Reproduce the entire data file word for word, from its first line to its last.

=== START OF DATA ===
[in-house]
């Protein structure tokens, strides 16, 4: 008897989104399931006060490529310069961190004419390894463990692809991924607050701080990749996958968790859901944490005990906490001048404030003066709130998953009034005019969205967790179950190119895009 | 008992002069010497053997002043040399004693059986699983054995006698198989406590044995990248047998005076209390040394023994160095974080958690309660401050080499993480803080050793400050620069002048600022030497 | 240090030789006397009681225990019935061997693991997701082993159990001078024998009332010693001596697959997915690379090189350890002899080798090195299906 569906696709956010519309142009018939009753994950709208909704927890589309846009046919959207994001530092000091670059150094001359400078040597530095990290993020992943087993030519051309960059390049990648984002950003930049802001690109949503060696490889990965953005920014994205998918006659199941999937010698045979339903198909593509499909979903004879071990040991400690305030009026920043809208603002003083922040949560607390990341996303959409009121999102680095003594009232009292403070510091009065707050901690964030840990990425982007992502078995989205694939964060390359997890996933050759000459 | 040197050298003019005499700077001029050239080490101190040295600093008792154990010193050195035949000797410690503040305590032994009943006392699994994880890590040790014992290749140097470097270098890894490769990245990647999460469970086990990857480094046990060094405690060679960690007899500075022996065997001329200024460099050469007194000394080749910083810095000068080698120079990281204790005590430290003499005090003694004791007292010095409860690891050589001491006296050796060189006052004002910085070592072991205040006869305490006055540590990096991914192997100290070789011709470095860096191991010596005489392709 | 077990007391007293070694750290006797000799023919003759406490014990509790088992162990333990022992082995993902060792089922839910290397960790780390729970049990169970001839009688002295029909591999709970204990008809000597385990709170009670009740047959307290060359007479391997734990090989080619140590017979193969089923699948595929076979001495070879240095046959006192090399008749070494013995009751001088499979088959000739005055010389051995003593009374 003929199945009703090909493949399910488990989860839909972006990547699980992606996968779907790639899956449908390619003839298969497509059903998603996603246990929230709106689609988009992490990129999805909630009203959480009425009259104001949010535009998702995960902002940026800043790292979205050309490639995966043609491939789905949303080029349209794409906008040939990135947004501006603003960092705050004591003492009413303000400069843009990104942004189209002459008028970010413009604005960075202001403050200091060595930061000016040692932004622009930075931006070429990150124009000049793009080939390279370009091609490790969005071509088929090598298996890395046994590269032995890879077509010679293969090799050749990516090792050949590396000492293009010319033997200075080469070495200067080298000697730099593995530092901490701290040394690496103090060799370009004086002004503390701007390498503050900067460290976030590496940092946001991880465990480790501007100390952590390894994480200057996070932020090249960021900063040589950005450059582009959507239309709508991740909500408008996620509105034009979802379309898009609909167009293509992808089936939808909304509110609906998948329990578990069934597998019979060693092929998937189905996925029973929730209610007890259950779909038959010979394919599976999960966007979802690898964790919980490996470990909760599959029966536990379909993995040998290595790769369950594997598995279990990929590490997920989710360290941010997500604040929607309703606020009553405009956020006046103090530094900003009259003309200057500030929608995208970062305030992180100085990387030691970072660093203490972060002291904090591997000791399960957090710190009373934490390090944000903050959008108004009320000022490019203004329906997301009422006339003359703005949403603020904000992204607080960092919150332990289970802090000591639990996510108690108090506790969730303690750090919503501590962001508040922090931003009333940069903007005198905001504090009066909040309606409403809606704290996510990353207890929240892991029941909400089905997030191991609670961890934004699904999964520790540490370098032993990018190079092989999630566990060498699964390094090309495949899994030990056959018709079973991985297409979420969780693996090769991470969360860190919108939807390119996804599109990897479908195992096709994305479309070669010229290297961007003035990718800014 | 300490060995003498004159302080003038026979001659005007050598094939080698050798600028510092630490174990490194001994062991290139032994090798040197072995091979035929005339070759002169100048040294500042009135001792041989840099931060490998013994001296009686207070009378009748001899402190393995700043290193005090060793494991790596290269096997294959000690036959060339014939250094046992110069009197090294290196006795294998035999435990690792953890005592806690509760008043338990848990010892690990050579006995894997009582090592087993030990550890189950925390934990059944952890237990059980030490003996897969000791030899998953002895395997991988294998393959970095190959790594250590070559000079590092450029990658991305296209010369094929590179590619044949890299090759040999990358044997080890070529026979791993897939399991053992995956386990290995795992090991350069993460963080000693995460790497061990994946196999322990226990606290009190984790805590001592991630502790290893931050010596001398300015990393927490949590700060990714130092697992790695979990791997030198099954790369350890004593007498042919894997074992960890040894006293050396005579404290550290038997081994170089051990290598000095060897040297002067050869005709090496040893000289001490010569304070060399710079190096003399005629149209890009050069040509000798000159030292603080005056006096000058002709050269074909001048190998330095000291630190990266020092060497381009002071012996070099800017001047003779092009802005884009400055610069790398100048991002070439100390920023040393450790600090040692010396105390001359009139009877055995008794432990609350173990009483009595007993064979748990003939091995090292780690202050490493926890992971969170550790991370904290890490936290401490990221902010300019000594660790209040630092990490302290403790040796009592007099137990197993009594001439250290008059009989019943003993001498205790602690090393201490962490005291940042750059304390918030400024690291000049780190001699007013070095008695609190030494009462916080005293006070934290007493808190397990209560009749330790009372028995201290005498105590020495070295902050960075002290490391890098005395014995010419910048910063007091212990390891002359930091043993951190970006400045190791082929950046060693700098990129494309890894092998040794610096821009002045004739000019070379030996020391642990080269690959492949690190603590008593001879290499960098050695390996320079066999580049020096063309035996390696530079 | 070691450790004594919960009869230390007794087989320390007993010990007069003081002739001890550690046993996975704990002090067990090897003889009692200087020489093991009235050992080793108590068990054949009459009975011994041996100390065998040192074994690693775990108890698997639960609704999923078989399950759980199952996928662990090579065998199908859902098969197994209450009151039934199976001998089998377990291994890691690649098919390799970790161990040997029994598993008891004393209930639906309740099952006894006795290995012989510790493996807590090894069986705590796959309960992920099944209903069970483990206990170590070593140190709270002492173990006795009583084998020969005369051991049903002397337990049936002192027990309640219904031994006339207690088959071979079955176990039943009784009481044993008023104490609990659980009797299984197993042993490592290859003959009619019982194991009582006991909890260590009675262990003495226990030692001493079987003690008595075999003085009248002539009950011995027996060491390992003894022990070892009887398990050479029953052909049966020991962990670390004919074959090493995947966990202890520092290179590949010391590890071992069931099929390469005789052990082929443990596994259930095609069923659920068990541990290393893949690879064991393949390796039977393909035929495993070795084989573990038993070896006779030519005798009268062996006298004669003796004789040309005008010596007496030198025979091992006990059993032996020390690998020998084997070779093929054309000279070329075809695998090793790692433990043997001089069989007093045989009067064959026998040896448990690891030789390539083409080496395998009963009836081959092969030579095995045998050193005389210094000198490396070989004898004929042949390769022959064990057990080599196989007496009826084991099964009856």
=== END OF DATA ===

[in-house]
């Protein structure tokens, strides 16, 4: 008897989104399931006060490529310069961190004419390894463990692809991924607050701080990749996958968790859901944490005990906490001048404030003066709130998953009034005019969205967790179950190119895009 | 008992002069010497053997002043040399004693059986699983054995006698198989406590044995990248047998005076209390040394023994160095974080958690309660401050080499993480803080050793400050620069002048600022030497 | 240090030789006397009681225990019935061997693991997701082993159990001078024998009332010693001596697959997915690379090189350890002899080798090195299906 569906696709956010519309142009018939009753994950709208909704927890589309846009046919959207994001530092000091670059150094001359400078040597530095990290993020992943087993030519051309960059390049990648984002950003930049802001690109949503060696490889990965953005920014994205998918006659199941999937010698045979339903198909593509499909979903004879071990040991400690305030009026920043809208603002003083922040949560607390990341996303959409009121999102680095003594009232009292403070510091009065707050901690964030840990990425982007992502078995989205694939964060390359997890996933050759000459 | 040197050298003019005499700077001029050239080490101190040295600093008792154990010193050195035949000797410690503040305590032994009943006392699994994880890590040790014992290749140097470097270098890894490769990245990647999460469970086990990857480094046990060094405690060679960690007899500075022996065997001329200024460099050469007194000394080749910083810095000068080698120079990281204790005590430290003499005090003694004791007292010095409860690891050589001491006296050796060189006052004002910085070592072991205040006869305490006055540590990096991914192997100290070789011709470095860096191991010596005489392709 | 077990007391007293070694750290006797000799023919003759406490014990509790088992162990333990022992082995993902060792089922839910290397960790780390729970049990169970001839009688002295029909591999709970204990008809000597385990709170009670009740047959307290060359007479391997734990090989080619140590017979193969089923699948595929076979001495070879240095046959006192090399008749070494013995009751001088499979088959000739005055010389051995003593009374 003929199945009703090909493949399910488990989860839909972006990547699980992606996968779907790639899956449908390619003839298969497509059903998603996603246990929230709106689609988009992490990129999805909630009203959480009425009259104001949010535009998702995960902002940026800043790292979205050309490639995966043609491939789905949303080029349209794409906008040939990135947004501006603003960092705050004591003492009413303000400069843009990104942004189209002459008028970010413009604005960075202001403050200091060595930061000016040692932004622009930075931006070429990150124009000049793009080939390279370009091609490790969005071509088929090598298996890395046994590269032995890879077509010679293969090799050749990516090792050949590396000492293009010319033997200075080469070495200067080298000697730099593995530092901490701290040394690496103090060799370009004086002004503390701007390498503050900067460290976030590496940092946001991880465990480790501007100390952590390894994480200057996070932020090249960021900063040589950005450059582009959507239309709508991740909500408008996620509105034009979802379309898009609909167009293509992808089936939808909304509110609906998948329990578990069934597998019979060693092929998937189905996925029973929730209610007890259950779909038959010979394919599976999960966007979802690898964790919980490996470990909760599959029966536990379909993995040998290595790769369950594997598995279990990929590490997920989710360290941010997500604040929607309703606020009553405009956020006046103090530094900003009259003309200057500030929608995208970062305030992180100085990387030691970072660093203490972060002291904090591997000791399960957090710190009373934490390090944000903050959008108004009320000022490019203004329906997301009422006339003359703005949403603020904000992204607080960092919150332990289970802090000591639990996510108690108090506790969730303690750090919503501590962001508040922090931003009333940069903007005198905001504090009066909040309606409403809606704290996510990353207890929240892991029941909400089905997030191991609670961890934004699904999964520790540490370098032993990018190079092989999630566990060498699964390094090309495949899994030990056959018709079973991985297409979420969780693996090769991470969360860190919108939807390119996804599109990897479908195992096709994305479309070669010229290297961007003035990718800014 | 300490060995003498004159302080003038026979001659005007050598094939080698050798600028510092630490174990490194001994062991290139032994090798040197072995091979035929005339070759002169100048040294500042009135001792041989840099931060490998013994001296009686207070009378009748001899402190393995700043290193005090060793494991790596290269096997294959000690036959060339014939250094046992110069009197090294290196006795294998035999435990690792953890005592806690509760008043338990848990010892690990050579006995894997009582090592087993030990550890189950925390934990059944952890237990059980030490003996897969000791030899998953002895395997991988294998393959970095190959790594250590070559000079590092450029990658991305296209010369094929590179590619044949890299090759040999990358044997080890070529026979791993897939399991053992995956386990290995795992090991350069993460963080000693995460790497061990994946196999322990226990606290009190984790805590001592991630502790290893931050010596001398300015990393927490949590700060990714130092697992790695979990791997030198099954790369350890004593007498042919894997074992960890040894006293050396005579404290550290038997081994170089051990290598000095060897040297002067050869005709090496040893000289001490010569304070060399710079190096003399005629149209890009050069040509000798000159030292603080005056006096000058002709050269074909001048190998330095000291630190990266020092060497381009002071012996070099800017001047003779092009802005884009400055610069790398100048991002070439100390920023040393450790600090040692010396105390001359009139009877055995008794432990609350173990009483009595007993064979748990003939091995090292780690202050490493926890992971969170550790991370904290890490936290401490990221902010300019000594660790209040630092990490302290403790040796009592007099137990197993009594001439250290008059009989019943003993001498205790602690090393201490962490005291940042750059304390918030400024690291000049780190001699007013070095008695609190030494009462916080005293006070934290007493808190397990209560009749330790009372028995201290005498105590020495070295902050960075002290490391890098005395014995010419910048910063007091212990390891002359930091043993951190970006400045190791082929950046060693700098990129494309890894092998040794610096821009002045004739000019070379030996020391642990080269690959492949690190603590008593001879290499960098050695390996320079066999580049020096063309035996390696530079 | 070691450790004594919960009869230390007794087989320390007993010990007069003081002739001890550690046993996975704990002090067990090897003889009692200087020489093991009235050992080793108590068990054949009459009975011994041996100390065998040192074994690693775990108890698997639960609704999923078989399950759980199952996928662990090579065998199908859902098969197994209450009151039934199976001998089998377990291994890691690649098919390799970790161990040997029994598993008891004393209930639906309740099952006894006795290995012989510790493996807590090894069986705590796959309960992920099944209903069970483990206990170590070593140190709270002492173990006795009583084998020969005369051991049903002397337990049936002192027990309640219904031994006339207690088959071979079955176990039943009784009481044993008023104490609990659980009797299984197993042993490592290859003959009619019982194991009582006991909890260590009675262990003495226990030692001493079987003690008595075999003085009248002539009950011995027996060491390992003894022990070892009887398990050479029953052909049966020991962990670390004919074959090493995947966990202890520092290179590949010391590890071992069931099929390469005789052990082929443990596994259930095609069923659920068990541990290393893949690879064991393949390796039977393909035929495993070795084989573990038993070896006779030519005798009268062996006298004669003796004789040309005008010596007496030198025979091992006990059993032996020390690998020998084997070779093929054309000279070329075809695998090793790692433990043997001089069989007093045989009067064959026998040896448990690891030789390539083409080496395998009963009836081959092969030579095995045998050193005389210094000198490396070989004898004929042949390769022959064990057990080599196989007496009826084991099964009856």